Friday, April 11, 2014

what else have we been missing?

We've lived here for almost four years, and this past weekend, we traveled to the magnificent Great Falls for the very first time.


It's impossible to believe this is essentially in our backyard and we've never known about it.

Note to self: Strive to increase awareness of surroundings and get out of the house a bit more often. 

Wednesday, April 09, 2014

this is my definition of awesome

This past weekend, the temperature for the first time all year, was warm enough that the kids escaped outside and sat on the front stoop, reading a pile of books. Charlie was at a lacrosse game with William, and looking through the window of a quiet house, this is the scene that met my eyes... Carolyn, our voracious reader, reading a story aloud to her sister who struggles with reading.


Moments later, Henry - our fledgling kindergarten reader - took a break from his raucous Davy Crockett lacrosse playing and drew close to his sisters so he could hear the story, too.


Once the story was over and her siblings pleaded for her to read it again, Carolyn happily obliged.

At least twice.

Sunday, April 06, 2014

charlie's pet peeve

My husband and I will be celebrating 20-years of wedded bliss this coming August.  For the most part, we hardly argue and when we do - it's almost always over something that Charlie does to annoy me.  Things like ... buying too much of something when he goes to the store (e.g., cashews - what family of six needs five pounds of cashews?!) Or forgetting to distribute fresh fruit for lunch or snacks and then having to throw it away because it starts to rot.  In contrast, Charlie rarely takes fault with anything I ever do and will never request that I do more of this - or less of that.


Until such time I pull our fire ring to the front yard, light a raging bonfire consisting of tree branches that have fallen around our yard, and hand our children hotdogs on sticks.  I'll cheerfully call out to our offspring, "Here y'all go ... now listen to your mama and run along to fix yo'self some dinner!"


My husband is horrified and each time I do it, he'll say, "I don't understand why you do this? Don't you realize we look like absolute hicks cooking hotdogs in the front yard?"

This afternoon, as we were out cooking in the yard, our neighbors stopped by and during the course of conversation, said something along the lines of "keeping it classy!" Charlie shot me a look that said, "SEE!!! I TOLD YOU!!!!"

The fact that I don't see the hick-factor at all, makes me think perhaps I am one.

Saturday, April 05, 2014

and thus it begins

While I was away on a business trip to Puerto Rico this week ...


Charlie was at home, on solo parent duty, with the four children and no oven.  Between shuffling the children to running clubs, lacrosse practice, and scouts ... and volunteering in the classroom of all four kids ... he also entertained his Uncle Bobby who was in the area for a few days.  And for reasons unbeknownst to me, he decided the time was ripe to take on the task of demolishing the children's bathroom.


In the midst of his demolition activities, he broke a water line and had to turn off the main until a plumber could come make the repairs (36 hours later).  He said that if given the option of being without water or electricity for a day and a half, he unquestionably would opt for no electricity.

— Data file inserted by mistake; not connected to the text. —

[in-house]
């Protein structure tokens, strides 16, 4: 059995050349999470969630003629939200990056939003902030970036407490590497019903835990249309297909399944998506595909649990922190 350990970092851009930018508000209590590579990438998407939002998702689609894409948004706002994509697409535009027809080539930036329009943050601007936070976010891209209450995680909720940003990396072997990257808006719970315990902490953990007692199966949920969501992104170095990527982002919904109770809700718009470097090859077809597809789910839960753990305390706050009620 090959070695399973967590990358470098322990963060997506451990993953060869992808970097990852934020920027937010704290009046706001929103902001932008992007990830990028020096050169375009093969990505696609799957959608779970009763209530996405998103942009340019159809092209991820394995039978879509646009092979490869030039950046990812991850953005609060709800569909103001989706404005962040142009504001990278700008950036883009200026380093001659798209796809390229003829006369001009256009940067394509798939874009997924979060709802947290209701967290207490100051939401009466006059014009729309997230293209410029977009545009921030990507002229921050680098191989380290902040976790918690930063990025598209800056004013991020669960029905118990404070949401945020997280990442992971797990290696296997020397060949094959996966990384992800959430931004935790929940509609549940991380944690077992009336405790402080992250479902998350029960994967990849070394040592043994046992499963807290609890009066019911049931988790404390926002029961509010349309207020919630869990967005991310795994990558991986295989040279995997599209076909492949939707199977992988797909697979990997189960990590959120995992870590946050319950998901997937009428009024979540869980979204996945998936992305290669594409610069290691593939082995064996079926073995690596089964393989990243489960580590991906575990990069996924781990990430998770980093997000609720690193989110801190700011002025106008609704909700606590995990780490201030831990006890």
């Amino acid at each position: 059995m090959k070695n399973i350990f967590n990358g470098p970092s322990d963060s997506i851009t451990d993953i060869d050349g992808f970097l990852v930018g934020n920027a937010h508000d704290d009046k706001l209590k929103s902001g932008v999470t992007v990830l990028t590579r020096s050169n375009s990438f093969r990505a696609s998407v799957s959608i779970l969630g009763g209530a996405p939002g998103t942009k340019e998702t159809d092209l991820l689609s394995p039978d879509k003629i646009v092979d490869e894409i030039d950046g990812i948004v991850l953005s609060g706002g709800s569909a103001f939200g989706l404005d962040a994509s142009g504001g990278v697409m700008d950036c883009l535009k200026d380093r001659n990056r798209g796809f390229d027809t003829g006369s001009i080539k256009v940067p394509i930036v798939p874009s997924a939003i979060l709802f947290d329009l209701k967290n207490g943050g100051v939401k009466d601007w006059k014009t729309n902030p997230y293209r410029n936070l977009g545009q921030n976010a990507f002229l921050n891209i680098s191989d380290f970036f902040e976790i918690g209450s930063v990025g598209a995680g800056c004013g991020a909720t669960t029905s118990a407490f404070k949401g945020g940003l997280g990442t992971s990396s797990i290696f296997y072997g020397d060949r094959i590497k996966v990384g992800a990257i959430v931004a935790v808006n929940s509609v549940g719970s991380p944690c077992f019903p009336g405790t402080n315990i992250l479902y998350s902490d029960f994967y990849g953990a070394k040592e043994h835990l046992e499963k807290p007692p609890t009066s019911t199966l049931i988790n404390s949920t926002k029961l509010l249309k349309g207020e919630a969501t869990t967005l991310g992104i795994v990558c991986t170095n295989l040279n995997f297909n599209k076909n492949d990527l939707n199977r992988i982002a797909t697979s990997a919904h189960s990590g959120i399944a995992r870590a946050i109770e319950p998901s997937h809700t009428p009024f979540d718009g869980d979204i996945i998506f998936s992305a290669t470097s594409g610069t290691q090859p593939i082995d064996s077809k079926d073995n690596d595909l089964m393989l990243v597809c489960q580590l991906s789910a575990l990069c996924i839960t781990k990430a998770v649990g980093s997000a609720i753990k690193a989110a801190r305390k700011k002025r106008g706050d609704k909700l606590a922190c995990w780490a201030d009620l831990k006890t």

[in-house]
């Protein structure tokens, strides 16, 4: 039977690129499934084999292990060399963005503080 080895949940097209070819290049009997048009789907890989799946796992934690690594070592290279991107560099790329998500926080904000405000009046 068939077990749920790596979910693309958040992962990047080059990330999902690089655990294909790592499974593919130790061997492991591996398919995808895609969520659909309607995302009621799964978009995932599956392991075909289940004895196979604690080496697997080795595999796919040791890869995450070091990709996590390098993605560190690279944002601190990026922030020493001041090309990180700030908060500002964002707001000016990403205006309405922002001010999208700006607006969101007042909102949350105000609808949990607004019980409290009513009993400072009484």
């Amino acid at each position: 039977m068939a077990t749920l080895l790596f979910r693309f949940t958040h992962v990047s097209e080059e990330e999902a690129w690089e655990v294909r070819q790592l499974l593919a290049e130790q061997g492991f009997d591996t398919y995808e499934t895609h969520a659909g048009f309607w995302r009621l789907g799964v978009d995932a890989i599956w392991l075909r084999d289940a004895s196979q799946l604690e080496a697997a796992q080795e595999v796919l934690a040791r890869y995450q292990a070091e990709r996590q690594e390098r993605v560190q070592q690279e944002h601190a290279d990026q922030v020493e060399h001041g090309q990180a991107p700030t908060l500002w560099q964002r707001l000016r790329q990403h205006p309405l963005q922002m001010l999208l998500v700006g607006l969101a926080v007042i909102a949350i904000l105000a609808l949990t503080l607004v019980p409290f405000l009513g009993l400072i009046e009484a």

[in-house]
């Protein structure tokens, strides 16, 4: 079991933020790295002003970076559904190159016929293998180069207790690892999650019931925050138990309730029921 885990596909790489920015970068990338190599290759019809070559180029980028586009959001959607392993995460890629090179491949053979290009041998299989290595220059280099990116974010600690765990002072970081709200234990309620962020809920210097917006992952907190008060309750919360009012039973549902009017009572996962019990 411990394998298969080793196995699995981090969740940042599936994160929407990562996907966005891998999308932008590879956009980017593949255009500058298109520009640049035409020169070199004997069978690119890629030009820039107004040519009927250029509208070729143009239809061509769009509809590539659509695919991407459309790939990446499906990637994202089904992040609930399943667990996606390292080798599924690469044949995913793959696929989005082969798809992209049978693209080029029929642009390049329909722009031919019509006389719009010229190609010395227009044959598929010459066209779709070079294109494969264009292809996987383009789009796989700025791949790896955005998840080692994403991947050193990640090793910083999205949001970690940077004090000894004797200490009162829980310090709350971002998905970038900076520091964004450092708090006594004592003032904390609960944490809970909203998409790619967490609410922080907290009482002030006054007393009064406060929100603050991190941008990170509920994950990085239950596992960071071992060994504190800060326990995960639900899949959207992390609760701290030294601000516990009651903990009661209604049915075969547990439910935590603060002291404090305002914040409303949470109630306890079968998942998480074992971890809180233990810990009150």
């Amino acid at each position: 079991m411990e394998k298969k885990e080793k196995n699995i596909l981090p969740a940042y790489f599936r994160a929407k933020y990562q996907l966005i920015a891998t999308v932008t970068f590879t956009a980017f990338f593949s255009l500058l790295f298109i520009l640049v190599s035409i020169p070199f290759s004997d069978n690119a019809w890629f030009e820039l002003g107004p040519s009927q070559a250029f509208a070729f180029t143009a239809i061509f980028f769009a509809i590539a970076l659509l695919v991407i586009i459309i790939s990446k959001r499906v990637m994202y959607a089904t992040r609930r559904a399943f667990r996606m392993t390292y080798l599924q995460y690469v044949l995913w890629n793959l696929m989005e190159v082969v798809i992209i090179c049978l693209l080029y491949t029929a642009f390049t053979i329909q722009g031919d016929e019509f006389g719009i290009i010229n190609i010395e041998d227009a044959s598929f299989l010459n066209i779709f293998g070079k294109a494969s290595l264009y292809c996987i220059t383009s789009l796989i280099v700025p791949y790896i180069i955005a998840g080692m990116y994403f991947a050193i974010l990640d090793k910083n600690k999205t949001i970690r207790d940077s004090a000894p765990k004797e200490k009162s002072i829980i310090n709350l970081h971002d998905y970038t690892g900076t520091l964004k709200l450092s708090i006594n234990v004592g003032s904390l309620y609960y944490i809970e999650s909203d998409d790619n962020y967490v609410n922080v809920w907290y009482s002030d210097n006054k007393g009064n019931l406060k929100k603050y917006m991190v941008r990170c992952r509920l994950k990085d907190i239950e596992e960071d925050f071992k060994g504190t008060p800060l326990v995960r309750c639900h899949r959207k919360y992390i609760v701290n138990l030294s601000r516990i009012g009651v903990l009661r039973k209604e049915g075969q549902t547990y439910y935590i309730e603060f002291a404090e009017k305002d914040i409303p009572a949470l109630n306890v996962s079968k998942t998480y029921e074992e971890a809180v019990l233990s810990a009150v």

He asked me, "Do you have any idea how difficult it is to have NO WATER and FOUR CHILDREN?"  Thankfully, no ... I have no idea how difficult that scenario is.


He also discovered that the subfloor was rotten and will require replacement ... and the cast iron bathtub, which weighed 350 pounds, required removal by three men who were once football linebackers.


Despite all the activity he had happening, he said one of the the most unnerving things to happen to him this week, was to find this scrap of paper in his daughter's backpack.


Thank goodness it's blank.

Monday, March 31, 2014

march (ing) through the new testament

Charlie and I have been hosting a Small Group at our home for the past two months. Every Sunday night, from 6 until 8, four other families - with ten children across them - come to our home for fellowship.  With five couples and 14 kids running around, it's a great time.


When we first started our sessions, we had a pamphlet to work through that the church had provided as part of a "starter package."  And fortuitously, once we wrapped up our 'starter package', the church gave us the assignment of reading The New Testament which coincided with the start of Lent. The goal is that we will have finished our reading by Easter.  That translates to approximately 18 pages of reading, five days a week. Provided you actually do your reading five days a week.

Unfortunately for me, instead of reading the Bible everyday, I got totally hooked on Jane Austen (esque) movies. After I'd watched Emma, Sense and Sensibility, Bridget Jones' Diary (including The Edge of Reason), and the six series BBC version of Pride & Prejudice three times (once by myself, once with Charlie, and once with the kids), it dawned on me I really should give up Colin Firth / Mr. Darcy for Lent.  Before I do, I must say ... Pride & Prejudice ... if you have six hours, is the BEST MOVIE EVER. Especially the third time you watch it in less than two weeks.

While I've never read the Bible cover to cover, I've certainly tried. Years ago, I started the Old Testament and made it to Leviticus and then had to stop with all the slaughtering and blood and sacrifice. I've also skimmed through the New Testament and am familiar with all of the parables.   And what I didn't pick up from reading the actual Bible, I picked up from reading our Children's Bible which is much more my speed.

The pictures really help.